Now, as you might imagine, over the last several weeks I have become increasingly attuned to any mention of MIT. And perhaps not surprisingly, hardly a day has gone by without news of some MIT discovery, some invention, some new program coming to my attention. MIT's remarkable history of discovery and invention alone might well have been enough to draw me here, but over these last few months, I've discovered another critically important feature of this institution's character-- it's something that speaks to the values and ideals that seem to be the very foundation of this place.
From my very first conversations in the search process, I kept hearing about three of MIT's central values-- truth, the pursuit of truth, integrity, and the great meritocracy. I heard this from trustees. I heard it from faculty. I heard it from students, and I heard it from staff members. And what I heard told me that this was a place whose values closely mirrored my own, a place whose mission I could truly embrace, and a place where Tom, Elizabeth, and I could really feel at home.
I would guess that many of you are wondering how I imagine the future for MIT. And I have to reassure everyone that I'm not planning to bring a kennel of Yale bulldogs, or a truck full of Yale paraphernalia to this campus. What I believe in is building strength on strength. Each of MIT's schools and activities must continue to be strong and distinctive. And we must continue to look for opportunities to amplify these strengths through collaboration, through shared vision, and through shared work.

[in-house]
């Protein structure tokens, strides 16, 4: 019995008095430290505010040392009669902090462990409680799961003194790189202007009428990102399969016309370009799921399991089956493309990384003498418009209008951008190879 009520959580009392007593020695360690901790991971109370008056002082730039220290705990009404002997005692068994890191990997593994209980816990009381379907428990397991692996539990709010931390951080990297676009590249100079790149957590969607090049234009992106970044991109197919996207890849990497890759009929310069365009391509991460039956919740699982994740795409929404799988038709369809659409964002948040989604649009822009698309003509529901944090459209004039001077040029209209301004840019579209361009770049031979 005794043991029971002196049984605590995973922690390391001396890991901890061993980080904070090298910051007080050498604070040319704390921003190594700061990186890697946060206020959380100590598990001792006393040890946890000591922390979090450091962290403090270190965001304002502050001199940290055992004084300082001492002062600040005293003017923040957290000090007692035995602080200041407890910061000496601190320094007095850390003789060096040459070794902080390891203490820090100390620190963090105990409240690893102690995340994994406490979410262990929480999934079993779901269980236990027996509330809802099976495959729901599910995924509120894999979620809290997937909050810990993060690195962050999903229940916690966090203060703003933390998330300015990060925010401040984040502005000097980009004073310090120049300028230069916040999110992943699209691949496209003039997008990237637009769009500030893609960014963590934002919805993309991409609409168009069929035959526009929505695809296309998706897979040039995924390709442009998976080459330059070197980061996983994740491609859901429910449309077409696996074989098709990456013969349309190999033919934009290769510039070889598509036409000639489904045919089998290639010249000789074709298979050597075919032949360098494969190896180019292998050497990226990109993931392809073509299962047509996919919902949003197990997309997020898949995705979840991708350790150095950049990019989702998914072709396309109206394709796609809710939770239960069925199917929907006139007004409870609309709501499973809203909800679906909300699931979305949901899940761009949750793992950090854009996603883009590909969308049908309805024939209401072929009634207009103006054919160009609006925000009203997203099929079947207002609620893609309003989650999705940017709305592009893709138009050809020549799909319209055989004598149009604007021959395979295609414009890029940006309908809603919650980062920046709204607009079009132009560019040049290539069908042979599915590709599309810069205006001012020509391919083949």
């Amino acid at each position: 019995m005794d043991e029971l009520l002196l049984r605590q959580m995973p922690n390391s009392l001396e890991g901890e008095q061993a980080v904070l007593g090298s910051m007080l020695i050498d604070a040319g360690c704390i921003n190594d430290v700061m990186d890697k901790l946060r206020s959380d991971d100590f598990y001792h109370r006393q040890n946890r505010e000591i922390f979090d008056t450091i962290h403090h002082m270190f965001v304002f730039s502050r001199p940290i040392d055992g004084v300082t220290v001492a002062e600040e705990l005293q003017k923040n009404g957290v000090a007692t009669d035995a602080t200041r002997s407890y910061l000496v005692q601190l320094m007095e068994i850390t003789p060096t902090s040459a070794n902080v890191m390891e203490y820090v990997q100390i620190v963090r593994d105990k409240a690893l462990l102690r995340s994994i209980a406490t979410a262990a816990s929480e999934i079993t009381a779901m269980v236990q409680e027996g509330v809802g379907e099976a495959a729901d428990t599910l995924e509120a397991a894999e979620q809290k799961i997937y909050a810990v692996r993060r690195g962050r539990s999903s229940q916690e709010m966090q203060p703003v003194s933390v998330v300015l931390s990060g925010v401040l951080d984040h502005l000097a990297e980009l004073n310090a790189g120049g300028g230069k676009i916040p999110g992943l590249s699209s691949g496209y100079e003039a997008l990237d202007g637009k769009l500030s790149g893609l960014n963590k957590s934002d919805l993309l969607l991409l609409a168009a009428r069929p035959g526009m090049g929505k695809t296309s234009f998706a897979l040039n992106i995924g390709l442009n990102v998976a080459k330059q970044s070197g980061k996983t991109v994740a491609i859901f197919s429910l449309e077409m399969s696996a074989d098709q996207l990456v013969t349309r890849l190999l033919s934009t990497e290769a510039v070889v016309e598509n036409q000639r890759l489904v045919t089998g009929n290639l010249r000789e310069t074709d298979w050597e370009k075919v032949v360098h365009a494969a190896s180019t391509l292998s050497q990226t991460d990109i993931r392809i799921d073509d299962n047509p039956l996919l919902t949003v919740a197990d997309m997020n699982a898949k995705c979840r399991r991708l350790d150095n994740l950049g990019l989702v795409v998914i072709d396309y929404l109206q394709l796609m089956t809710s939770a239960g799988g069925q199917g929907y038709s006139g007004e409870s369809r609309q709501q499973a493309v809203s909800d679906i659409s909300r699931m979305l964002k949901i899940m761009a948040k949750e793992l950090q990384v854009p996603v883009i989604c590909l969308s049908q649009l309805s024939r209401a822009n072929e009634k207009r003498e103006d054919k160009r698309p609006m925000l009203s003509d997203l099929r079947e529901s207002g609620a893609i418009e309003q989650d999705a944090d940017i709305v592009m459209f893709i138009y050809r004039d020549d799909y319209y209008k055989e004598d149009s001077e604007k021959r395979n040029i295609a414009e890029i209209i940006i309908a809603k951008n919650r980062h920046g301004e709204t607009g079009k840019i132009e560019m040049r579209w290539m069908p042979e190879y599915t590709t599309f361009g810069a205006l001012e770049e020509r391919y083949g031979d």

My overarching goal is to help MIT to be an even greater MIT, to become even better at education, at research, and at invention. Part of this goal will be met by ensuring that anyone who has the extraordinary talents and ambition to make the most of what MIT has to offer has a fair chance to join this community. Also, I'll do everything I can to maintain MIT's leadership in setting the agenda for national policy in research and education, as well as to build bridges with academic centers in other nations.
What do I want to see in MIT's future? Put quite simply, I want MIT to be the dream of every child who wants to make the world a better place, and also the dream of every engineer, scientist, scholar, and artist who draws inspiration from the idea of working in a hotbed of innovation in service to humanity.
I want to thank the search committee and its advisory groups of faculty and students for the gracious and intelligent, yet probing conversations that we've had over the course of the search process. I am truly looking forward to continuing those conversations and to starting new conversations with other people in the community. And in particular, I thank Jim Champy, Jerry Friedman, Dana Mead for their steady help and the very many insights that they have shared about what Paul Gray calls "this special place."